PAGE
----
Labour is reviving a 10-year-old plan by “Queen of Shops” Mary Portas to breathe new life into Britain’s high streets.
Under proposals unveiled tonight, the party would hand councils new powers to revamp disused stores which have been vacant for at least 12 months.
It would also axe Government plans to make it easier for greedy developers to turn empty high street shops into cheap homes.
Shadow Chancellor Anneliese Dodds believes the moves are vital to kickstarting the post-pandemic recovery in town, village and city centres.
In a boost for the Mirror’s High Street Fightback campaign, Ms Dodds will tell the Institute of Global Prosperity at the University College London: “Britain’s high streets are at the heart of local communities.
“It is not just a string of shops and post offices, it’s a place that people want to have pride in.
“The high street goes to the heart of Labour’s vision to make Britain the best place to grow up and grow old in.
“However, the Conservatives have presided over a decade of decline in Britain’s high streets that has left our economy insecure and the foundations of our society weakened.
“Labour’s plan would help secure the future of the high street.
“It would give local communities a proper stake in their town centres, support new businesses to open up on our high streets and help rebuild our economy post-pandemic.”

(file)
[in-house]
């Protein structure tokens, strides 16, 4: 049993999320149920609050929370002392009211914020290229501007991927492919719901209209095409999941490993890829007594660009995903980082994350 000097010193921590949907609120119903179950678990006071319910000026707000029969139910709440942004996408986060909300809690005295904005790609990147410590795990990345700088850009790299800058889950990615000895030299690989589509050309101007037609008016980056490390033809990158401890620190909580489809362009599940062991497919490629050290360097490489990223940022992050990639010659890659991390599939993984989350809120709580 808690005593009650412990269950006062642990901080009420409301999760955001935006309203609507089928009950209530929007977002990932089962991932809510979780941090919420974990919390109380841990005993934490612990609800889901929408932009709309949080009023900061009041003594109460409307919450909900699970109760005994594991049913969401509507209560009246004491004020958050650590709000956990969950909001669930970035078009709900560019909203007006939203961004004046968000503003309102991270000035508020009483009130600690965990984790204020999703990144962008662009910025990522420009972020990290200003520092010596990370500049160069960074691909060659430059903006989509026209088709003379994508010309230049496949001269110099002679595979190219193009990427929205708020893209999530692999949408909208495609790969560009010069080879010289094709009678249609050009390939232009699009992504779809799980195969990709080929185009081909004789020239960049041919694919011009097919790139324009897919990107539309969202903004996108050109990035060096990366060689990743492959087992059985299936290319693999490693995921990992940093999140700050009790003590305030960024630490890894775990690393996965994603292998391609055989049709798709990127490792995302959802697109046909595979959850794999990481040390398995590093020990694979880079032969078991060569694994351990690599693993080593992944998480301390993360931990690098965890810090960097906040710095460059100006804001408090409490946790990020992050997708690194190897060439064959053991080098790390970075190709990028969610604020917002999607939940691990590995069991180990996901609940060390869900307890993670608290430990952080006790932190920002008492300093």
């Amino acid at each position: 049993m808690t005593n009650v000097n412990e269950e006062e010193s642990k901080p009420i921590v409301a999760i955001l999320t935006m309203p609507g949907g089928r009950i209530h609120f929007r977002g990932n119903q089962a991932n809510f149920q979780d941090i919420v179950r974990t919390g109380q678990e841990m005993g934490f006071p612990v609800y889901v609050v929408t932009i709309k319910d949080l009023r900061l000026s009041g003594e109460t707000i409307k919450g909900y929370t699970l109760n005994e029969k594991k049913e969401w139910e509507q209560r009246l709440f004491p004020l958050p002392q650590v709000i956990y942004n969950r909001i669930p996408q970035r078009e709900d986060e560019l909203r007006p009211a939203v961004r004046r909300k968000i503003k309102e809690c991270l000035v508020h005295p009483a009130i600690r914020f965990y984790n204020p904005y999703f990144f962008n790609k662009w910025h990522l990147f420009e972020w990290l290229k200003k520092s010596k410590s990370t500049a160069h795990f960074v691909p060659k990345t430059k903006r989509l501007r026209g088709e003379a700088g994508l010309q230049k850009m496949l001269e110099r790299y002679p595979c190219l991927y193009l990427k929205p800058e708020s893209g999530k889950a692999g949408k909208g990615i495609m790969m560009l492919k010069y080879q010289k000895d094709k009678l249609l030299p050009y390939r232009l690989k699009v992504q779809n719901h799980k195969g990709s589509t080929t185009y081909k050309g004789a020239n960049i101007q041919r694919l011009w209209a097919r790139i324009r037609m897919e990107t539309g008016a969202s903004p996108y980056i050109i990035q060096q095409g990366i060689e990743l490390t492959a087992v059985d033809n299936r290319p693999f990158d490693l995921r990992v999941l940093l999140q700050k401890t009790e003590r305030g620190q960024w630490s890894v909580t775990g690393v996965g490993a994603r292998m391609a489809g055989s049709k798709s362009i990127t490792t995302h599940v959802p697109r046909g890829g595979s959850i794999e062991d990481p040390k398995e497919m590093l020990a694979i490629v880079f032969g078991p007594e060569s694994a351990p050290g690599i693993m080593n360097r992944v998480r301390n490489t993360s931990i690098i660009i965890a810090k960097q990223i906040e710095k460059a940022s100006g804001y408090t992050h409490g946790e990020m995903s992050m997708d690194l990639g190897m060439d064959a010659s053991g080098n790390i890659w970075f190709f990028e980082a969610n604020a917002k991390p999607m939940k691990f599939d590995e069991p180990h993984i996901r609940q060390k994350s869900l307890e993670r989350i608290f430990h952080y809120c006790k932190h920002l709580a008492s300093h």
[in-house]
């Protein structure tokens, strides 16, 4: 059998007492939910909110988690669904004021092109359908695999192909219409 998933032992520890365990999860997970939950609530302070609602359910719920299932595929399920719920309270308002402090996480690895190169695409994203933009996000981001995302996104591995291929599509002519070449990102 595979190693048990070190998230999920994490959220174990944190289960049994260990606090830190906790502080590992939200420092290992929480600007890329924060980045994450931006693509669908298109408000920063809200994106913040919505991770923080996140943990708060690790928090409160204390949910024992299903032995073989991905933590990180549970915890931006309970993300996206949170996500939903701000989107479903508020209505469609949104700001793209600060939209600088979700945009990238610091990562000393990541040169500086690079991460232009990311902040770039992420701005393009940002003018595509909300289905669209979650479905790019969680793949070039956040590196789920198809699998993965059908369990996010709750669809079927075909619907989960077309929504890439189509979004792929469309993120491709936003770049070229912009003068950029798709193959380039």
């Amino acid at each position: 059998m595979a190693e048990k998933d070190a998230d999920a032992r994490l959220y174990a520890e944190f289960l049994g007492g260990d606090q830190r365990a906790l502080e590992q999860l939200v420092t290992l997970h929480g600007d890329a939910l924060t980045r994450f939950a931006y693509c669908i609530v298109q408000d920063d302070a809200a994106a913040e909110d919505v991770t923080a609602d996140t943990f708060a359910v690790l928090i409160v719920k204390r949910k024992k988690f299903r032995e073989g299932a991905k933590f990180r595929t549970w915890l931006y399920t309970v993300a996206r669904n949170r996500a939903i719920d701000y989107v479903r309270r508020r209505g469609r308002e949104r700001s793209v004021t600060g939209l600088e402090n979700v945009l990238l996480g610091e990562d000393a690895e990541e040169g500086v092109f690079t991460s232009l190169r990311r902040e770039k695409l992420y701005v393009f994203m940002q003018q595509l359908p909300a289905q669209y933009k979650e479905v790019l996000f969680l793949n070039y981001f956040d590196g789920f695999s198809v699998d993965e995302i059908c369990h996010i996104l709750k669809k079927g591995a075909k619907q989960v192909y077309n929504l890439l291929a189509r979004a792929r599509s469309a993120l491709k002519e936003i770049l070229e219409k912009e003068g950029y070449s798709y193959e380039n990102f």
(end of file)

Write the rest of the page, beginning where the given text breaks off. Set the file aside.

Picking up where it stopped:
Under the “empty shops orders”plan to seize empty commercial properties, councils would be allowed to charge rent after revamping a shop and bringing it back into use.
Once the cost of repair and renovation work has been recouped, rent collected would pass to the property owner.
Labour credits self-styled Queen of Shops Portas for the plan.
The TV presenter and retail expert made a similar recommendation to government almost a decade ago after being commissioned to carry out a review by then Prime Minister David Cameron.
One of her recommendations was for “new powers for councils to enter and upgrade when landlords are negligent”.
Her report said: “Councils can already take over the management of long-term privately owned empty homes.
“They should be able to do the same for empty shops on the high street, with ‘Empty Shop Management Orders’.
“Local authorities could then enter and upgrade strategic properties that have been left empty.
“They could manage them, rent them and maybe even use the frontage for advertising as a way to generate extra revenue, just as the shopping centres do.”
Labour leader Keir Starmer will visit Crawley, West Sussex, on Thursday to discuss the proposals with local leaders.